11 Woe to those who rise early in the morning, that they may run after strong drink, who tarry late into the evening as wine inflames them! 12 “They have lyre and harp, tambourine and flute and wine at their feasts, but they do not regard the deeds of the Lord, or see the work of his hands. 13 Therefore my people go into exile for lack of knowledge; their honored men go hungry, and their multitude is parched with thirst. 14 Therefore Sheol has enlarged its appetite and opened its mouth beyond measure, and the nobility of Jerusalem and her multitude will go down, her revelers and he who exults in her. 15 Man is humbled, and each one is brought low, and the eyes of the haughty are brought low. 16 But the Lord of hosts is exalted in justice, and the Holy God shows himself holy in righteousness. 17 Then shall the lambs graze as in their pasture, and nomads shall eat among the ruins of the rich.”
The LORD’s first woe against the Nation of Judah in the 8th century B.C. was materialism. The second woe was directed towards drunkenness and devotion to pleasure while concurrently the people neglected the LORD’s work of judgment and redemption.
The people’s desire for strong alcoholic drink from early in the morning until late at night prompted condemnation from Isaiah. The people were more concerned with partying and being entertained than having regard for the LORD’s work. The judgment from God would be hunger and thirst. Since this is what the people lived for, God would remove the idol of their appetites.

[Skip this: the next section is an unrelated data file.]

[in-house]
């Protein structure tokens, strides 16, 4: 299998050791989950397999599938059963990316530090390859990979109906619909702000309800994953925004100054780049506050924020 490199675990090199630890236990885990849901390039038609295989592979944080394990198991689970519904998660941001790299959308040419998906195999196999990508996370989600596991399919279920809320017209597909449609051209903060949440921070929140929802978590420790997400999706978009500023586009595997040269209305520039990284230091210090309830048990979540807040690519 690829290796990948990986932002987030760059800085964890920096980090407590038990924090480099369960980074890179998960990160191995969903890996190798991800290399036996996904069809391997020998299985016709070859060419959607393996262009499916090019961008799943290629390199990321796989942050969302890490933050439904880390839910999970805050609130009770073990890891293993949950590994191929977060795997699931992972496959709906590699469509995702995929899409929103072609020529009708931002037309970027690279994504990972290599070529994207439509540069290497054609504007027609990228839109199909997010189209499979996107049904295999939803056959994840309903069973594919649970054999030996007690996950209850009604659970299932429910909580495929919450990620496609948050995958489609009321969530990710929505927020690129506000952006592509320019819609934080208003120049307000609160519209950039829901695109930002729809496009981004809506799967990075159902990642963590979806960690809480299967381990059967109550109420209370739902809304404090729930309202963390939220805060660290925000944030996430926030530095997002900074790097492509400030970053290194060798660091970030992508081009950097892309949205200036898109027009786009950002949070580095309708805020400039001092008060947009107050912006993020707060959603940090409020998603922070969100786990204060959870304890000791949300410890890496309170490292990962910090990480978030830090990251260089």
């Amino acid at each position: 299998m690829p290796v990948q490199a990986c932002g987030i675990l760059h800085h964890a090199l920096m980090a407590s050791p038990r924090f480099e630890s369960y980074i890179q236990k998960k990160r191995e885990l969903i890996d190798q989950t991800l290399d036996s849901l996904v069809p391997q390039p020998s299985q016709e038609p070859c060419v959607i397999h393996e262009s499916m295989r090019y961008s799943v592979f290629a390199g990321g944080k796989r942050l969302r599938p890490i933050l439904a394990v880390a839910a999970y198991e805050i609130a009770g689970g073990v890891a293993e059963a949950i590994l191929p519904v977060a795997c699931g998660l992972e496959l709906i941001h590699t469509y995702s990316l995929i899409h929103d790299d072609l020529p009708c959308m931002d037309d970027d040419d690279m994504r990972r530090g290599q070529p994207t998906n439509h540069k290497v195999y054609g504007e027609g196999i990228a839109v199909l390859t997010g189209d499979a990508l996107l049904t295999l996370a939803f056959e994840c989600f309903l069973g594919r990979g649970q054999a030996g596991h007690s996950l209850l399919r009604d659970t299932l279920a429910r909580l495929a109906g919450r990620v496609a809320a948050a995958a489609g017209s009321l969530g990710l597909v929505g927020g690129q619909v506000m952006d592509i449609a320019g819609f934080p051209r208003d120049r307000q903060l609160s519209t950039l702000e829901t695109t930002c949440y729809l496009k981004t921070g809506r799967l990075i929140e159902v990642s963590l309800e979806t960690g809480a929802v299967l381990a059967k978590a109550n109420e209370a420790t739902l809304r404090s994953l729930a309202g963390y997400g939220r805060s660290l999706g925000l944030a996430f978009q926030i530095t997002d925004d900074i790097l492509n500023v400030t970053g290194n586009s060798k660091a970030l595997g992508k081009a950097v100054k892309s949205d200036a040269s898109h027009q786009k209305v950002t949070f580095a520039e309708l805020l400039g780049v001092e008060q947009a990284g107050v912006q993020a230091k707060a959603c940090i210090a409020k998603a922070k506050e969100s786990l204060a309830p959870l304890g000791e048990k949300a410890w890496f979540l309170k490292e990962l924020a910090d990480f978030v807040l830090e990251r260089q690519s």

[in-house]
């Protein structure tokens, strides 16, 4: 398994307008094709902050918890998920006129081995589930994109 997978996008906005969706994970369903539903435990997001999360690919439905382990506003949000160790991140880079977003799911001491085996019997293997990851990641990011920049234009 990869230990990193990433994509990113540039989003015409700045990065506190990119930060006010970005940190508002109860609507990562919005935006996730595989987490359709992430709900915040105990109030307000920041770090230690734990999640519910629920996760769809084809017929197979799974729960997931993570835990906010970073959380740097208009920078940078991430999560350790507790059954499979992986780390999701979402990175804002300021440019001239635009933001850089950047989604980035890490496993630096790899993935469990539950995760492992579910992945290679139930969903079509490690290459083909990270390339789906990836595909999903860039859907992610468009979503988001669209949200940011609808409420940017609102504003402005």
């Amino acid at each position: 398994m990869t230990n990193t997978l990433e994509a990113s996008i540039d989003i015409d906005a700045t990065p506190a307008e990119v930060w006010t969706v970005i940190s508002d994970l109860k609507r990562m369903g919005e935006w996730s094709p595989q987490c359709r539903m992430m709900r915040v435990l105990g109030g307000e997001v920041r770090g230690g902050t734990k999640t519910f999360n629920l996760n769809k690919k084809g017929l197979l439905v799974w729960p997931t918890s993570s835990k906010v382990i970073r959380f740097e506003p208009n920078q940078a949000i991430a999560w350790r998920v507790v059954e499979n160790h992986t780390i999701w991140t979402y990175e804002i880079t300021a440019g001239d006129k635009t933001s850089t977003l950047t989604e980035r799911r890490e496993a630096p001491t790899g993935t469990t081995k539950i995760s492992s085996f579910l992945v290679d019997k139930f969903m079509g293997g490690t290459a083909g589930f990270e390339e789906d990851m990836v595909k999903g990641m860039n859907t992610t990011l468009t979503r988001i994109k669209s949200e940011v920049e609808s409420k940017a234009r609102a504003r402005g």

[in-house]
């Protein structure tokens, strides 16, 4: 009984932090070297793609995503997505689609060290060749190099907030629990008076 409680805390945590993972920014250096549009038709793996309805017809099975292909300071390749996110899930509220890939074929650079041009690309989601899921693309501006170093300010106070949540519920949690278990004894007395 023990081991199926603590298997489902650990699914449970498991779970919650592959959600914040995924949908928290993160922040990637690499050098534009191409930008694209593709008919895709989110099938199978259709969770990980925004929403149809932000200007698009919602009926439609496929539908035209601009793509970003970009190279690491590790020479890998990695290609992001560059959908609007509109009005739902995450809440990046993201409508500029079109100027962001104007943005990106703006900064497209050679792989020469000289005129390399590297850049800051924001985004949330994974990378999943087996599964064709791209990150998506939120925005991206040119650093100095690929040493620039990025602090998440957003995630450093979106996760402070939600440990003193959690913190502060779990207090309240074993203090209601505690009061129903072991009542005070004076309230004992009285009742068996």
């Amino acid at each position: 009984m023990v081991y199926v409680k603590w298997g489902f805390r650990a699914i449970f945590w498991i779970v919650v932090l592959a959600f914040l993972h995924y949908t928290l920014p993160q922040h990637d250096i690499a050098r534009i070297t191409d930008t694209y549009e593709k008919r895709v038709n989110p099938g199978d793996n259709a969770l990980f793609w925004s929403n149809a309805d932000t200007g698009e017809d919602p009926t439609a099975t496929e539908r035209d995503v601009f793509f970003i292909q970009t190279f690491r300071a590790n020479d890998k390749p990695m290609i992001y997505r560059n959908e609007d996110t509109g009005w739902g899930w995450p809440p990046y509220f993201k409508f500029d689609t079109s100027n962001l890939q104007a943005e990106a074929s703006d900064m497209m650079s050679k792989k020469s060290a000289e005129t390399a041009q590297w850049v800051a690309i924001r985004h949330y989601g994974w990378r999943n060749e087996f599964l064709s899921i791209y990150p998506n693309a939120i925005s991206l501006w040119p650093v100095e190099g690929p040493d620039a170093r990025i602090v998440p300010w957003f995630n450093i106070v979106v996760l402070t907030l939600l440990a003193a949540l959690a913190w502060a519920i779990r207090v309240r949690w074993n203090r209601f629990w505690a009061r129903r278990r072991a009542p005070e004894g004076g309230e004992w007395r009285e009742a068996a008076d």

However, the appetite of Sheol, or the place of the dead, would continue to be large and be enlarged. From the nobility to the commoner, all the rebellious and unrepentant would feel its pain. The prideful sinner would be humbled.
Dr. John MacArthur writes that, “This term (Sheol) in this context pictures death as a great monster with wide-open jaws, ready to receive its victims. Such was to be the fate of those who perish in the captivity God will send to punish the people’s sinfulness.”
The only one who would be exalted, even in judgment, would be the LORD. It is because the LORD shows Himself holy in His righteous justice.
The only ones who would inhabit the land would be lambs and nomadic herdsman. They alone would eat among the ruins of the rich.
The striking parallel between Judah in the 8th century B.C. and America in the 21st century A.D. is huge. Even in the midst of a pandemic, there are those who cannot face the possibility of no parties. So, they engage in at risk behavior and become infected with the corona-virus.
It is time for people to repent or face the judgment from the LORD.
Soli deo Gloria!